While the spelling of bur oak is sometimes burr oak, according to Sibley* it is also called a mossy-cup oak or blue oak. The Lady Bird Johnson Wildlife Center adds more names to this list, including Savanna oak, overcup oak, prairie oak, mossy-overcup oak. To add to the confusion, in certain terrains it can be referred to as scrub oak. It would appear some of its names are related to the various habitats in which this species, Quercus macrocarpa, grows. Alternatively, it refers to the appearance of its acorns.
This white oak is native to much of the eastern and midwestern United States and Canada, although its characteristics vary depending on its location. According to Iowa State University, this tree has the most variable characteristics of any of the oaks. For example, its acorns are large in its southernmost growth area while they can be about a fifth the size in the northern regions.
The overall height of the tree also varies by its habitat. In northern climates it may only grow to half the size of the same species in southern latitudes. This year saw a new national champion bur oak be honored in West Virginia. This specimen is a bit over 107 feet tall and has a trunk circumference of more than 278 inches. Models of climate change have predicted bur oak may have an increase in its range, but the locations where it thrives may also shift. Due to its long taproot it may be able to withstand drought conditions.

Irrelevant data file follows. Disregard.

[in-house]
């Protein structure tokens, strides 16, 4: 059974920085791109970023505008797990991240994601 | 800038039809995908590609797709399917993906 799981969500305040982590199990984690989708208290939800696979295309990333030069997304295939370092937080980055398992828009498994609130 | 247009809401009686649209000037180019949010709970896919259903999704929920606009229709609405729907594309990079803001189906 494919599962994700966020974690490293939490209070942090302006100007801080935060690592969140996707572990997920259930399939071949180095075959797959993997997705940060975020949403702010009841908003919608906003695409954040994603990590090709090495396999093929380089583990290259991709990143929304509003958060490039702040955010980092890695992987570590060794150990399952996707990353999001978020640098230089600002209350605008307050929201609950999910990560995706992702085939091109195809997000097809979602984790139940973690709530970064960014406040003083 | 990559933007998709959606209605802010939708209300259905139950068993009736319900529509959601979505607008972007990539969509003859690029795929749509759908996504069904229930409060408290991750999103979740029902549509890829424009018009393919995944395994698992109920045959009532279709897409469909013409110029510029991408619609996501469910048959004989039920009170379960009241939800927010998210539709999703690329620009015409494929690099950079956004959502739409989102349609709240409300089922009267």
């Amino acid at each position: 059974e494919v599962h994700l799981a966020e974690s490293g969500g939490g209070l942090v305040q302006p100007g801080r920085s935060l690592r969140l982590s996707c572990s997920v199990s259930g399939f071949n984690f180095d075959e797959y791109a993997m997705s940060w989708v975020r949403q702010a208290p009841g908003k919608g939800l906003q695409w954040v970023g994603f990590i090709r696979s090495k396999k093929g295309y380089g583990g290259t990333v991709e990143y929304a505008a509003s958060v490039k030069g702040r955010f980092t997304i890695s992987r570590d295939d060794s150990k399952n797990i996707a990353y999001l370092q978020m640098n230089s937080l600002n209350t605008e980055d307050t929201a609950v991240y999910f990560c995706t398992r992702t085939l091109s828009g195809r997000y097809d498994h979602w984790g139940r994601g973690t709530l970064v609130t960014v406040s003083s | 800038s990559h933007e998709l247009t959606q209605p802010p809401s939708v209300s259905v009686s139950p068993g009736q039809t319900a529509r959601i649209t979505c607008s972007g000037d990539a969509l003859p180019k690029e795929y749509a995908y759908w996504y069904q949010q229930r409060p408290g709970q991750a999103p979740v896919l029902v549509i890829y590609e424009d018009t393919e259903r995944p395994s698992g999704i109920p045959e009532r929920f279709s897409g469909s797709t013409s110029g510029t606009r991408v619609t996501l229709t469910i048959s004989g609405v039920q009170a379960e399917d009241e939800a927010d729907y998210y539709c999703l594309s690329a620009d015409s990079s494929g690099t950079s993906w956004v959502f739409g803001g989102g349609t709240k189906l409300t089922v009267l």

Its acorns can be the largest of the native oak species and are well fringed, hence its mossy-cup moniker. Its Latin name is related to the acorns; marco means large in Greek and carpa refers to fruit. One author states burr oak acorns in Texas are golf-ball sized! Iowas State University allows the trees do not bear fruit until they are 35 years old. Most sources state the trees can live 300 to 400 years. The university site also states the lumber of the tree can be used like white oak, but isn’t as valuable due to its many branches. The USDA mentions the most valuable bur oak trees for lumber come from Iowa and Illinois where it is usually marketed generically as white oak.
The trees provide food to 96 or more species of wildlife, including black bears. According to this article, acorns are the primary high quality food source for black bears in northeastern Minnesota. Cattle and other livestock may ingest seedlings and acorns even though this material may prove poisonous in large quantities. This same source specifically mentions the Cheyenne of Montana as having eaten a mixture of acorns and buffalo fat.
Like other trees in general, and other oaks in particular, parts of the bur oak have been used medicinally. A unique mention is made of tree galls used to treat intestinal problems and as an antiseptic.
The tagged Quercus macrocarpa in Fort Collins City Park was planted in 1979. It is located between the reservable shelter and the road to the golf course. Look for the electrical box painted with a black cat. If you point to the east at a diagonal from the box, you should be in line with the tree.
- Sibley, David Allen. The Sibley Guide to Trees, 2009.